Kind of like everything in your 20s (colds, hangovers, and boyfriends)—you’ll bounce back fast from period problems if you implement a few key practices.⁠

A good place to start? My period quiz!⁠

P.S. the 20s are also a time when a lot of women go on hormonal birth control. Please know that if you are on hormonal birth control, you’re not getting a real period but rather a withdrawal bleed. More info on that in this post.


Like your 20s, your 30s can be characterized by pregnancy and postpartum.⁠

But what does this mean for your period, exactly?⁠

Many of my clients have reported a complete reset of their hormonal equilibrium and periods that changed significantly postpartum. 🤰🏻➡️🤱🏻⁠

For some, periods are heavier and more painful after giving birth, while others have said their periods were lighter and less painful.⁠

Menstrual cycle length in the first few cycles after ovulation returns can also vary widely.⁠

Even if you don’t experience pregnancy, one of the biggest concerns is a shift in menstrual cycles in the early thirties.⁠

You might start to notice your cycles getting shorter and your periods getting heavier during this time, OR your periods could shorten and get lighter. 🤔⁠

I chalk this up to the dietary, stress, and environmental burdens that often increase in our 30s, and the fact that our guts and livers are not as resilient to these stressors as they were when we were in our 20s.⁠


The transition period between our regular cycling years and the onset of menopause officially begins at age 35, but you don’t just suddenly start experiencing symptoms.⁠

What most women notice as they approach 40 is a few anovulatory cycles each year, which lead to diminished levels of progesterone.⁠

Lower progesterone causes an increase in sleep issues—such as difficulty sleeping through the night, along with worsening moods—especially in the late luteal phase. 💤⁠

Otherwise, it should be business as usual for women in their mid-to-late thirties who are ovulating and menstruating on the regular! 💼⁠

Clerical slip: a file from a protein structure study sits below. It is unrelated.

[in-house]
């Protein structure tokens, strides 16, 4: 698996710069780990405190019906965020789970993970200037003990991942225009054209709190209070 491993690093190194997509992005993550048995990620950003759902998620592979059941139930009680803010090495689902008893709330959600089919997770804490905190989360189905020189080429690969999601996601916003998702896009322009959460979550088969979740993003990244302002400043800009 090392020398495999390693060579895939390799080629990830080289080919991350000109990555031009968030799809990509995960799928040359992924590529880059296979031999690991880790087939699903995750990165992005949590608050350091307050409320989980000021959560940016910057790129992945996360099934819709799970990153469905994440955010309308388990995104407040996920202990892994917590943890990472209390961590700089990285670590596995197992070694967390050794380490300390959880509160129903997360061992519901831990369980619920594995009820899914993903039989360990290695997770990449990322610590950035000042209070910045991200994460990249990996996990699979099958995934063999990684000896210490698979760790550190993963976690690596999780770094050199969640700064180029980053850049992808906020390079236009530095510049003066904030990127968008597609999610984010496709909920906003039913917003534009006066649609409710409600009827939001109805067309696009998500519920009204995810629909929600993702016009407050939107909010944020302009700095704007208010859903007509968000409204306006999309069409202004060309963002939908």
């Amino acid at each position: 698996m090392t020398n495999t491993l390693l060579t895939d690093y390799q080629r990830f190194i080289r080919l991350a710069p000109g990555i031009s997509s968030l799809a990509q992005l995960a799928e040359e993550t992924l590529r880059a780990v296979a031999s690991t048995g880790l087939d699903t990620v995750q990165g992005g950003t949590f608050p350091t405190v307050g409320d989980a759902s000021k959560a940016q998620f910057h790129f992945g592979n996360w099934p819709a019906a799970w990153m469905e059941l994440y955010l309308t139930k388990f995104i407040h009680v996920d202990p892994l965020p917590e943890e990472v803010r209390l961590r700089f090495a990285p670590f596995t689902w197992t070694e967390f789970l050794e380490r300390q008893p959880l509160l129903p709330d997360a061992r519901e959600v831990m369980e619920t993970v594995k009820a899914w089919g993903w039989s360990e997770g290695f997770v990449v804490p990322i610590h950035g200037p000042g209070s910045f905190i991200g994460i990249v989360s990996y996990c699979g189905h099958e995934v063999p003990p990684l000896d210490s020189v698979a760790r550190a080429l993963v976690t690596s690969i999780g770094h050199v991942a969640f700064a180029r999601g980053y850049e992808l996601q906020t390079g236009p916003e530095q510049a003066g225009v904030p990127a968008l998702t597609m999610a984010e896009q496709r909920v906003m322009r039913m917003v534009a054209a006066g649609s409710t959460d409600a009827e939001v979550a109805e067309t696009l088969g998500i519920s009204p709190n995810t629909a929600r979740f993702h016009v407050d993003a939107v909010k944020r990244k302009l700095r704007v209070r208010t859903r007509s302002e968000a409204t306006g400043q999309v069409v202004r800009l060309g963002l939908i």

If that’s not the case for you, then get my Harness Your Hormones 28 Day Program as a first step!⁠

For those of you in your flirty 30s, how has your period evolved during this phase? Let me know in the comment section ⬇️⁠


Dear Charlotte, I’m sorry that Carrie and Miranda made such a big deal about your “flash period” LEAK, when you thought you were done menstruating.⁠

Honestly, when are we gonna get over this people?! Periods happen. ⁠

But I digress. Let’s talk about periods in your 40’s & beyond!⁠

Okay, y’all, this is where it gets interesting. ⁠

While your 20s and 30s tend to be pretty consistent for the most part, your 40s are gonna be a different story…⁠

Just like the time after your first period, the decade leading up to your ovaries shutting their doors🚪 for good and your very last period can be rather…um, well, turbulent. 🌩️⁠

But that’s not always the case! In fact, perimenopause does NOT have to be terrible, and suffering during this transition time is optional.⁠ But there are a few things to be aware of.⁠

As perimenopause gets underway, women tend to experience:⁠

  • earlier ovulation⁠
  • shorter menstrual cycles⁠
  • increased anovulatory cycles⁠
  • decreased progesterone, which leads to heavy periods, or flooding and mood issues⁠

This decrease in progesterone relative to estrogen (also known as estrogen dominance or estrogen excess) can go on for a number of years.⁠

As a result, some women experience an irregular pattern of bleeding, with some months being heavy + long while others are short + light.⁠

There may also be spotting (at different times in the cycle), and most women will start to skip periods here or there during this phase of perimenopause.⁠

As menopause gets closer, things begin to shift. FSH & LH begin to rise, and estrogen starts to drop 📉 along with progesterone, which leads to longer and longer menstrual cycles and fewer periods each year. ⁠

Menopause officially starts once you’ve ceased to have a period for 12 months. Not so scary after all!⁠

(Unfortunately Charlotte was not aware of this 12 month rule and really thought she was done.) 😅⁠

For more info on this, check out my interview about what’s happening with your hormones during perimenopause, with Dr. Mariza ⁠Snyder over on The Period Party Podcast.

Wherever you are in your menstrual life cycle, I hope you enjoy the ride!